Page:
New Ft. Calhoun Nuclear Plant Report Shows More Safety Violations

The NRC has issued yet another report on Ft. Calhoun’s ongoing safety failures. The December 31st report outlines a number of critical violations at the plant.


The violations include failures to keep important design basis documents. These are used to prove and also understand the systems of the plant. These documents confirm that the plant matches the approved conditions of the license and are also used as reference documents for any work or emergency situations at the plant. These have been wrong since the plant’s construction & approval. This was discovered in the 1980’s and a full reconstitution of the design documents was started in 1987. As of December 2012 this work has still not been completed even though there are repeated references to the deficiency and need to complete this work off and on for decades. In addition to this the NRC cited Ft. Calhoun for having non conforming containment structures. This is in reference to the issues discussed during a recent phone meeting where concrete structures inside containment were found to not match the design documents and to not be structurally safe. NRC also cited them for failing to prove structures were safe and not using conservative enough assumptions. While this sounds fairly dry and boring it is of considerable importance. Ft. Calhoun doesn’t have a clue if the containment structures at the plant are really safe or not. They also have no way of knowing if many other critical systems are safe or not since they have no accurate design documents to use. The ones they have been using are missing calculations, have incorrect calculations or in places don’t match actual structures in the plant where they have looked into that issue.

Among the other new violations, they failed to keep a usable weighted tape measure. While a tape measure sounds trivial it is what they use to determine the flood and river levels to determine what to report to the NRC and when critical reactor systems may be at flood risk. Their tape measure wasn’t long enough to record expected flood levels at the plant.

There was also a very preventable radiation exposure incident. Workers were overly exposed while using a filtration system at the plant. Poor communication of the work plan caused the workers to do work outside of the exposure levels they were approved for. Apparently the “culture” of management at Ft. Calhoun is still quite lacking.

There was also a major flood protection planning issue. This hits on not just safety but again planning and management failures. This one they even had a head start and still couldn’t get it right. They were already under heightened scrutiny and were in recovery mode from a flood. Yet 15 critical parts of their flood protection plan slipped the minds of workers. It slipped the minds of supervisors. It slipped the minds of the plant engineer and management. It also apparently slipped the minds of Exelon who has been contracted to help Ft. Calhoun get their act together. We do not know what 14 of the failures are. We do know that one is the sluice gates. This is the screen system that prevents debris from being pulled into the water intake system. It is the first line of defense in a flood and a very likely place to experience a problem even in a minor flood. Having the water intakes be blocked or damaged would cause the plant to potentially lose cooling access and access to the “ultimate heat sink”. Nobody at Ft. Calhoun remembered to add these critical flood protection checks to the formal process being done at plants across the US as mandated by the NRC.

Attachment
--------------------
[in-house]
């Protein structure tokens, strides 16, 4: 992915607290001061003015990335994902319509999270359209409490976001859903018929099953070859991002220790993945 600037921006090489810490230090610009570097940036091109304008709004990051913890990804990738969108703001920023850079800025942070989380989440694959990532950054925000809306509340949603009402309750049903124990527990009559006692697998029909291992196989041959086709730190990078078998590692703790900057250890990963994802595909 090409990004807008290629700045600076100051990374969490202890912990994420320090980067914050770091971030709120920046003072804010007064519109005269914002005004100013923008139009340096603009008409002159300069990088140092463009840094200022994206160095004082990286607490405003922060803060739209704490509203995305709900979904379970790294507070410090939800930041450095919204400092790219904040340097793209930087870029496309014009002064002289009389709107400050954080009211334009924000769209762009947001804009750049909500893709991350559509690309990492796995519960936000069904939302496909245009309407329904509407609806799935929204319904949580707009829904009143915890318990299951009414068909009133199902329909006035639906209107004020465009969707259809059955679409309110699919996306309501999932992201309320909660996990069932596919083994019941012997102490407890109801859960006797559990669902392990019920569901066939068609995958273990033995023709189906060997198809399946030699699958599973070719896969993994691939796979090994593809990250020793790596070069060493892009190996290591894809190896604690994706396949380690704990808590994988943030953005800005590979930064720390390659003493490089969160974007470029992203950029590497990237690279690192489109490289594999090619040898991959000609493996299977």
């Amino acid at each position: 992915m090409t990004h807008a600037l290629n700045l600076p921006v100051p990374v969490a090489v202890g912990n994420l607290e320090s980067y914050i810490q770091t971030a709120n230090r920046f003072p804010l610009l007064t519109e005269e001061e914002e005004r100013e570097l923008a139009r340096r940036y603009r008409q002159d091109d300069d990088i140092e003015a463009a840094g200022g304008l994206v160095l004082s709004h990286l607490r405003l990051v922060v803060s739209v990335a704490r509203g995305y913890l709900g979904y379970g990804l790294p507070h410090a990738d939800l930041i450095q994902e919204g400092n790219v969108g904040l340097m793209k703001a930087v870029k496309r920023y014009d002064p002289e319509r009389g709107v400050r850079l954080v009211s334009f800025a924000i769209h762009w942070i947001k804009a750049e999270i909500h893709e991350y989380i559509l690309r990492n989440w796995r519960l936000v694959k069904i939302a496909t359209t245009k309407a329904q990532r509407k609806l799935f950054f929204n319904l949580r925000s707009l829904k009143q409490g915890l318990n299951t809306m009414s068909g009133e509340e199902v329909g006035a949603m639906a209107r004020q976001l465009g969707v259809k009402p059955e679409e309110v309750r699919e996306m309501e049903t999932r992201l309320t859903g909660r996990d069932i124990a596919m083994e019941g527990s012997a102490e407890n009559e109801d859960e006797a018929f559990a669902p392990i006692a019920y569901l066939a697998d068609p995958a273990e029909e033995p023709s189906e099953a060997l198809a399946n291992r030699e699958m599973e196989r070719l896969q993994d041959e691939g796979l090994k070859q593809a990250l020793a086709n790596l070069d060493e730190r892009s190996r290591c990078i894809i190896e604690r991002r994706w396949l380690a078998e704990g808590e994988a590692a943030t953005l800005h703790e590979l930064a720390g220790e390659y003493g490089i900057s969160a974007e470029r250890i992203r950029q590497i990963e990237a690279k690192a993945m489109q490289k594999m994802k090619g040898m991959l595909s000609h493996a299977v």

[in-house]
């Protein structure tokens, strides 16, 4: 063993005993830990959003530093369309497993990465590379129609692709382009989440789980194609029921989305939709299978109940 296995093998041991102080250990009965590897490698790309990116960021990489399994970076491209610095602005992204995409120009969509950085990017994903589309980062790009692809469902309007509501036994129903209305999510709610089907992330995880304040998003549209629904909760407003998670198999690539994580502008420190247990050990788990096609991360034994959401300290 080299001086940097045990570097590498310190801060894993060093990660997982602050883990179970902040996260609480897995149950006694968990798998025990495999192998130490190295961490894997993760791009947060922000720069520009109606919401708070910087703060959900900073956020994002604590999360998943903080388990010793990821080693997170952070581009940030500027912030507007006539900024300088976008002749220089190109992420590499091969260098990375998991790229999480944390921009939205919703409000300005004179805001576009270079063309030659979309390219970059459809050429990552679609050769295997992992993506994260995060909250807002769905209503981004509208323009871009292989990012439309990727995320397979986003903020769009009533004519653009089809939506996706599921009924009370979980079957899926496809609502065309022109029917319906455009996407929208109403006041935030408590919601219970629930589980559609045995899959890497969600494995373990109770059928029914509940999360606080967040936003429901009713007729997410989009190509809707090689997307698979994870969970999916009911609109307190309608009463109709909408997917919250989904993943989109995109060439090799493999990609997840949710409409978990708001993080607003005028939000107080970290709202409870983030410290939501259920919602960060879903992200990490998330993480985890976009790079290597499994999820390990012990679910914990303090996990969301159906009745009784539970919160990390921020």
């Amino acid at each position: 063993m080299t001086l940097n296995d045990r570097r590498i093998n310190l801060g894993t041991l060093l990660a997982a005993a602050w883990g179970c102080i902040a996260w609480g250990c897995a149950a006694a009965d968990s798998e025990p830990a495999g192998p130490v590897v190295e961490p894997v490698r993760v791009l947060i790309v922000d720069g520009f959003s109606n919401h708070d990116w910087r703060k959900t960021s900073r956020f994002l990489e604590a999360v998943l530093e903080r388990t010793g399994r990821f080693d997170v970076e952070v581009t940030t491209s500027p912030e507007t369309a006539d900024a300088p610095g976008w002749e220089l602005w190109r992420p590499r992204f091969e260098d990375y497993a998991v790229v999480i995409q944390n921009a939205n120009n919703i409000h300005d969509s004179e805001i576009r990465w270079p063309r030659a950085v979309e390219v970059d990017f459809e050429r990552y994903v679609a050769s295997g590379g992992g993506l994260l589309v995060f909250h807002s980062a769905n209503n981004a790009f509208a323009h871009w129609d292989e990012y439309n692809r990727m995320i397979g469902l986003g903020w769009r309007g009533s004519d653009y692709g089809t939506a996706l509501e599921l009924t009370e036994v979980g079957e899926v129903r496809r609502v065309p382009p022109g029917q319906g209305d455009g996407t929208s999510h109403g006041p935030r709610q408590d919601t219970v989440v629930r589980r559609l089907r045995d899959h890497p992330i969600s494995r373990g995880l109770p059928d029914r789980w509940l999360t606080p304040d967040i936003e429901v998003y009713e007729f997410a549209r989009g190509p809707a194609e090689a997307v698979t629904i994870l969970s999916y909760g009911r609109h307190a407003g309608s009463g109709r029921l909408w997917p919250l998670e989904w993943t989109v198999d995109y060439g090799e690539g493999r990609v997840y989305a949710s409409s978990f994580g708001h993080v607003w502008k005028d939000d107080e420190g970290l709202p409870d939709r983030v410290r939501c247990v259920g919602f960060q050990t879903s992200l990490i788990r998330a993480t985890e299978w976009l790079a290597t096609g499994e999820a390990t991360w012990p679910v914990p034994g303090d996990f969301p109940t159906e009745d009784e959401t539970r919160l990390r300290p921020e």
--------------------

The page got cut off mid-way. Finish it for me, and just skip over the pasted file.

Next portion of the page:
The problems at Ft. Calhoun have been obviously going on for decades but the NRC just keeps finding more as they put a close eye on what is going on at the plant. The design documents sound routine but are quite a big deal. Ft. Calhoun has been “flying blind” operating a nuclear reactor for over 40 years and never bothered to solve that situation even with repeated reminders of the issue by the NRC.

This article would not be possible without the extensive efforts of the SimplyInfo research team
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